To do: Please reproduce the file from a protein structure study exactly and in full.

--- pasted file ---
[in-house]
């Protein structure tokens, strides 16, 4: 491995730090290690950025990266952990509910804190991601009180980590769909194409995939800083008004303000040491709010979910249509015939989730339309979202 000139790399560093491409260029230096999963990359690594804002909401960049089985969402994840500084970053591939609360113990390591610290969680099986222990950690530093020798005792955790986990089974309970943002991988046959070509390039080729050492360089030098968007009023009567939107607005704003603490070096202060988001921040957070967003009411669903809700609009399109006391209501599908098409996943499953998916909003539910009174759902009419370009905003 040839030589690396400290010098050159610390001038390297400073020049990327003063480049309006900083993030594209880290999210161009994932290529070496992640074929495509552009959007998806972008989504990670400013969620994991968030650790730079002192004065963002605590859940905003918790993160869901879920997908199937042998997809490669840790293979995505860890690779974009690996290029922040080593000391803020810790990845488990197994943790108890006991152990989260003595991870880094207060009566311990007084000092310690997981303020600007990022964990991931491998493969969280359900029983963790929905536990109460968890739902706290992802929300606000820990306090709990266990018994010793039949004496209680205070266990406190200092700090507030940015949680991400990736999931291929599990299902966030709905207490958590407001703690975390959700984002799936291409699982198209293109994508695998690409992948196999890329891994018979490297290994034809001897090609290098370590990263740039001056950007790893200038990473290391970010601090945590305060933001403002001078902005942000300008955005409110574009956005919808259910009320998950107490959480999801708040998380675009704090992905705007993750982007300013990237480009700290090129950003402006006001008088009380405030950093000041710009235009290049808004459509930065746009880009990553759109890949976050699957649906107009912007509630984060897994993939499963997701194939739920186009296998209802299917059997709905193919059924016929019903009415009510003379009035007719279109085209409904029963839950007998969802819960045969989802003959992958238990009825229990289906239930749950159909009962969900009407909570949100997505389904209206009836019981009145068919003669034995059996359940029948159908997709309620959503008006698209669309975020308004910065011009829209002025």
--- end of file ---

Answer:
[in-house]
């Protein structure tokens, strides 16, 4: 491995730090290690950025990266952990509910804190991601009180980590769909194409995939800083008004303000040491709010979910249509015939989730339309979202 000139790399560093491409260029230096999963990359690594804002909401960049089985969402994840500084970053591939609360113990390591610290969680099986222990950690530093020798005792955790986990089974309970943002991988046959070509390039080729050492360089030098968007009023009567939107607005704003603490070096202060988001921040957070967003009411669903809700609009399109006391209501599908098409996943499953998916909003539910009174759902009419370009905003 040839030589690396400290010098050159610390001038390297400073020049990327003063480049309006900083993030594209880290999210161009994932290529070496992640074929495509552009959007998806972008989504990670400013969620994991968030650790730079002192004065963002605590859940905003918790993160869901879920997908199937042998997809490669840790293979995505860890690779974009690996290029922040080593000391803020810790990845488990197994943790108890006991152990989260003595991870880094207060009566311990007084000092310690997981303020600007990022964990991931491998493969969280359900029983963790929905536990109460968890739902706290992802929300606000820990306090709990266990018994010793039949004496209680205070266990406190200092700090507030940015949680991400990736999931291929599990299902966030709905207490958590407001703690975390959700984002799936291409699982198209293109994508695998690409992948196999890329891994018979490297290994034809001897090609290098370590990263740039001056950007790893200038990473290391970010601090945590305060933001403002001078902005942000300008955005409110574009956005919808259910009320998950107490959480999801708040998380675009704090992905705007993750982007300013990237480009700290090129950003402006006001008088009380405030950093000041710009235009290049808004459509930065746009880009990553759109890949976050699957649906107009912007509630984060897994993939499963997701194939739920186009296998209802299917059997709905193919059924016929019903009415009510003379009035007719279109085209409904029963839950007998969802819960045969989802003959992958238990009825229990289906239930749950159909009962969900009407909570949100997505389904209206009836019981009145068919003669034995059996359940029948159908997709309620959503008006698209669309975020308004910065011009829209002025």